Monthly Archives: October 2016

Sketching an Outdoor Cafe

Outdoor CafeIn our last sketching class we will be trying our hand at an outdoor cafe scene. The focal point is the table and umbrella that is surrounded by all the greenery and flowers. Each of our lessons features a new technique. This week’s class is about color – specifically mixing color. It maybe easy to use every color in our pencil collection but it is better to understand how colors interact so that when our favorite pencil breaks we can continue with our projects. Our challenge will be to see how few colors we can use and still create an interesting composition.

I used five colors in my drawing on the right – gamboge, light cerulean blue, magenta, bistre (light brown), and white. You may be wondering how I used them. Before I tell you let me point out that with pencils you need to layer colors on top of each other to get them to mix. For example I layered the gamboge (a warm yellow) with the light blue in different amounts for the foliage. Less blue for the lighter greens, more blue for the darker greens. You can also increase the value by varying the pressure on the pencil. Heavier pressure gives a stronger color, less pressure a lighter color. Take out a few pencils and see what color combinations you can come up with for your own outdoor cafe sketch.

Next week I’ll be teaching a one-night class on painting poinsettia flowers in Chinese Brush. It’s going to be a lot of fun.

Until next time…keep those pencils sharp!


Tutorial: Drawing a Teacup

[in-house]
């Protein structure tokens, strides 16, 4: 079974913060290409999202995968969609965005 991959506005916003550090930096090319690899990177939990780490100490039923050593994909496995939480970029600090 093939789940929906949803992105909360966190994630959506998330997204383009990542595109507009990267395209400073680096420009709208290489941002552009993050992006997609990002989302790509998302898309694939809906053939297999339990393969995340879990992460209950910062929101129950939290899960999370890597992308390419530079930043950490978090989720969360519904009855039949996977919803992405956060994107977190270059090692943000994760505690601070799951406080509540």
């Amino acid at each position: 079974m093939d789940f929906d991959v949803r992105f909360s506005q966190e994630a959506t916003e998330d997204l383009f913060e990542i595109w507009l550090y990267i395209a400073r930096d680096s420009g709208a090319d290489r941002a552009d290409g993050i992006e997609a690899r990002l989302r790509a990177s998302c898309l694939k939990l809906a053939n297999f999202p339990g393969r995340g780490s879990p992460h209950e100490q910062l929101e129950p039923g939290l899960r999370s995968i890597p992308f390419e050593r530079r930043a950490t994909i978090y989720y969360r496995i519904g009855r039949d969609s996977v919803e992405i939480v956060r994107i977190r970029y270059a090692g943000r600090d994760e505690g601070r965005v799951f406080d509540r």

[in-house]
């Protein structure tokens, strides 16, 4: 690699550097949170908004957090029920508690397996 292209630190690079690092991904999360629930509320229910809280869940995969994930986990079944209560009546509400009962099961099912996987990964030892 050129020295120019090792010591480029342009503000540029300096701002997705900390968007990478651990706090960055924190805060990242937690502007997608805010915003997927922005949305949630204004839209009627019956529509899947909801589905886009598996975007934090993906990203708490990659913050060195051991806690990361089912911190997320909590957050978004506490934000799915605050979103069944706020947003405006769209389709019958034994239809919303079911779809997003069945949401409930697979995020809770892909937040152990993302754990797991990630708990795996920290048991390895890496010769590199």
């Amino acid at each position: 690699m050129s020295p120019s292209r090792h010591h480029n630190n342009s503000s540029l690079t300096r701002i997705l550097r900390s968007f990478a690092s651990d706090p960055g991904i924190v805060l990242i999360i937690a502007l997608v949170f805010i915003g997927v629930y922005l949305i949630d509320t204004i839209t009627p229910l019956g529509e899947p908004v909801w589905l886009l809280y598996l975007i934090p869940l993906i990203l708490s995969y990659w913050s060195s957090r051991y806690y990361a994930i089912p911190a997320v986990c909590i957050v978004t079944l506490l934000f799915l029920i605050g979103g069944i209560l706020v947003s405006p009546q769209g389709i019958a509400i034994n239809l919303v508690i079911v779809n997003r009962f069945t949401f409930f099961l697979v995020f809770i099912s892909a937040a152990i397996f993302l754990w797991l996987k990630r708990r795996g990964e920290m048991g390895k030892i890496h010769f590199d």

Drawing a TeacupIn this week’s class we will be drawing a teacup. The idea is to become more comfortable with how to draw circles. Circles are a simple shape but the humble circle can be quite challenging to draw. Luckily, I have a way to help tame it’s persnickety behavior.

Before We Begin: It may be helpful to read over this tutorial from beginning to end to familiarize yourself with the steps involved. If you are not comfortable drawing a teacup from imagination refer to a teacup from your cupboard or find a reference photo. Please note I have darkened my sketches in order for them to be easier to see. You’ll want to keep your pencil lines light as you draw.

Materials List: You’ll need a soft pencil (HB, B or 2B), a kneaded eraser and some paper. If you want to color your drawing in pencil use drawing paper that is at least 80lb. If you want to use watercolor washes draw your initial sketch on watercolor paper.

It Starts with a Rectangle

Drawing a Teacup - Start with a RectangleI would like my drawing to show the inside of the cup with the teabag brewing in it. This means I won’t be drawing a perfect circle but one that is slightly squashed, in other words, an oval or ellipse. Begin by drawing a rectangle that represents the height and width of the circle. Lightly mark the center on each side.

Draw an Arc

Drawing a Teacup - Draw an ArcNext, draw an arc that curves from the the top center mark to one of the side marks. Keep your wrist loose as you draw and turn your paper if needed to make a smooth curve. Add another arc to complete the first half of the circle. Repeat these steps to form the entire circle.